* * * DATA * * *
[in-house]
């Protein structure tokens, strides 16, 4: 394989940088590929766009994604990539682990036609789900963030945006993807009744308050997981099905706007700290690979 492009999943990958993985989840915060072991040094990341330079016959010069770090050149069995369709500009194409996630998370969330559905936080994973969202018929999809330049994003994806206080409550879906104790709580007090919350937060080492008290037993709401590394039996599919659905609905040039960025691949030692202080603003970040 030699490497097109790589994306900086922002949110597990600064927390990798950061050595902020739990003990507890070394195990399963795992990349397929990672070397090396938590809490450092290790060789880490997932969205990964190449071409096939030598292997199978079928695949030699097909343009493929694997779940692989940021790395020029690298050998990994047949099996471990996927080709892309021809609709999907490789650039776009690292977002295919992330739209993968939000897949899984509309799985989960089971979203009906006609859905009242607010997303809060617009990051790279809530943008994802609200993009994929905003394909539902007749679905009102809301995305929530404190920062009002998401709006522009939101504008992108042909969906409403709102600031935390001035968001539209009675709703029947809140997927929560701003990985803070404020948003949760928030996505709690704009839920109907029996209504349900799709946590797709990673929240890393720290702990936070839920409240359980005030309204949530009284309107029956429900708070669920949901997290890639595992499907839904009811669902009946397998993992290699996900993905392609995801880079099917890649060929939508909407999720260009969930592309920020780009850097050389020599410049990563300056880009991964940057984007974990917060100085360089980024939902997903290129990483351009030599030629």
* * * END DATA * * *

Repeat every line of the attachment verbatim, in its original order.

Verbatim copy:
[in-house]
């Protein structure tokens, strides 16, 4: 394989940088590929766009994604990539682990036609789900963030945006993807009744308050997981099905706007700290690979 492009999943990958993985989840915060072991040094990341330079016959010069770090050149069995369709500009194409996630998370969330559905936080994973969202018929999809330049994003994806206080409550879906104790709580007090919350937060080492008290037993709401590394039996599919659905609905040039960025691949030692202080603003970040 030699490497097109790589994306900086922002949110597990600064927390990798950061050595902020739990003990507890070394195990399963795992990349397929990672070397090396938590809490450092290790060789880490997932969205990964190449071409096939030598292997199978079928695949030699097909343009493929694997779940692989940021790395020029690298050998990994047949099996471990996927080709892309021809609709999907490789650039776009690292977002295919992330739209993968939000897949899984509309799985989960089971979203009906006609859905009242607010997303809060617009990051790279809530943008994802609200993009994929905003394909539902007749679905009102809301995305929530404190920062009002998401709006522009939101504008992108042909969906409403709102600031935390001035968001539209009675709703029947809140997927929560701003990985803070404020948003949760928030996505709690704009839920109907029996209504349900799709946590797709990673929240890393720290702990936070839920409240359980005030309204949530009284309107029956429900708070669920949901997290890639595992499907839904009811669902009946397998993992290699996900993905392609995801880079099917890649060929939508909407999720260009969930592309920020780009850097050389020599410049990563300056880009991964940057984007974990917060100085360089980024939902997903290129990483351009030599030629």